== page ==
After initial love – Estonia tightens reins on crypto industry
After revoking the licences of many crypto companies, the country’s regulation is becoming increasingly strict.
The Ministry of Finance of Estonia wants to be stricter in granting licences to crypto companies in the future. The move comes after the ministry revoked the relevant licence of nearly two-thirds of all crypto companies last year.
According to ERR News, the „Eesti Vabariigi Rahandusministeerium“ submitted a draft law in January that tightens the reins on the crypto industry. Among other things, it proposes that the Estonian Financial Supervisory Authority be responsible for overseeing the Ethereum Code industry in the future, rather than the Special Financial Crime Unit (FIU).
This would put the crypto industry under the supervision of an actual financial authority, as the FIU is merely a department of the police authorities. Crypto-regulation is thus given a much higher status.
Crypto companies that nevertheless want to establish themselves in Estonia must pay a registration fee to the Financial Supervisory Authority. All 381 companies that still have a licence are also required to reapply for it.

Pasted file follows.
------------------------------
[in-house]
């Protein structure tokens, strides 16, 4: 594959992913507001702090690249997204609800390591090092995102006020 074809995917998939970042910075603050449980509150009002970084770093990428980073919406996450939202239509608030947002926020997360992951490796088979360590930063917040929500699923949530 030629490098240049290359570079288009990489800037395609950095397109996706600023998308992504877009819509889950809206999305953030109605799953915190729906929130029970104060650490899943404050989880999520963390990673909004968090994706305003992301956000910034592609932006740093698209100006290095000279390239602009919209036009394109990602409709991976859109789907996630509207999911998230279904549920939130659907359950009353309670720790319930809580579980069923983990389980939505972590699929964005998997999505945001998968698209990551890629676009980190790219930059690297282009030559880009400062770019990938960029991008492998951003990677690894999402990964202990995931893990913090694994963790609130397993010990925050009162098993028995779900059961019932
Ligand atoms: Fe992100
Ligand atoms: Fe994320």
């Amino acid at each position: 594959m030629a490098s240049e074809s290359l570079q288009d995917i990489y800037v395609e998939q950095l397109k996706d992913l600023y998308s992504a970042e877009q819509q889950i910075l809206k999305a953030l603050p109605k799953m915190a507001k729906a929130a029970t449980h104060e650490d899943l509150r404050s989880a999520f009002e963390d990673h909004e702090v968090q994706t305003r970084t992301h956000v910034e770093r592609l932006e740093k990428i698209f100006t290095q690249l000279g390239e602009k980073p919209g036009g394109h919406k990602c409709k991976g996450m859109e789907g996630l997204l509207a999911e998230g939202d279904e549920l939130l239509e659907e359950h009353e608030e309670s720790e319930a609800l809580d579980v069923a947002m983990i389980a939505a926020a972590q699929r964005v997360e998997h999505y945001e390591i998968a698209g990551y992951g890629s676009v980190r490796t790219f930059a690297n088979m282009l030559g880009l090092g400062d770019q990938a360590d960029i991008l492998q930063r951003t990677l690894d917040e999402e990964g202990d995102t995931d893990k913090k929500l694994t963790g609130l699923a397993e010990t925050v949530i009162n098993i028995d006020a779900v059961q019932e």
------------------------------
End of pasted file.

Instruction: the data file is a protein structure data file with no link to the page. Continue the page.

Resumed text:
Erki Peegel, a spokesman for the Ministry of Finance, emphasises in this context, however, that these steps do not necessarily symbolise a rejectionist attitude of the government towards cryptocurrencies. However, the ministry assumes that only 50 to 100 companies that still hold a licence meet the necessary requirements to be allowed to continue claiming it.
The planned changes to the law are partly driven by increased anti-money laundering efforts
For example, in June 2020, a massive money laundering scandal was uncovered that also involved many crypto companies. In addition, crypto fraudsters have repeatedly caused problems with the country’s „e-residency“ programme over the past year.
However, the corruption scandal and subsequent resignation of the previously incumbent Prime Minister Jüri Ratas has put the planned bill on hold for the time being. Parliament actually only had until today’s deadline to pass the law, which is why the further course is unclear for the time being.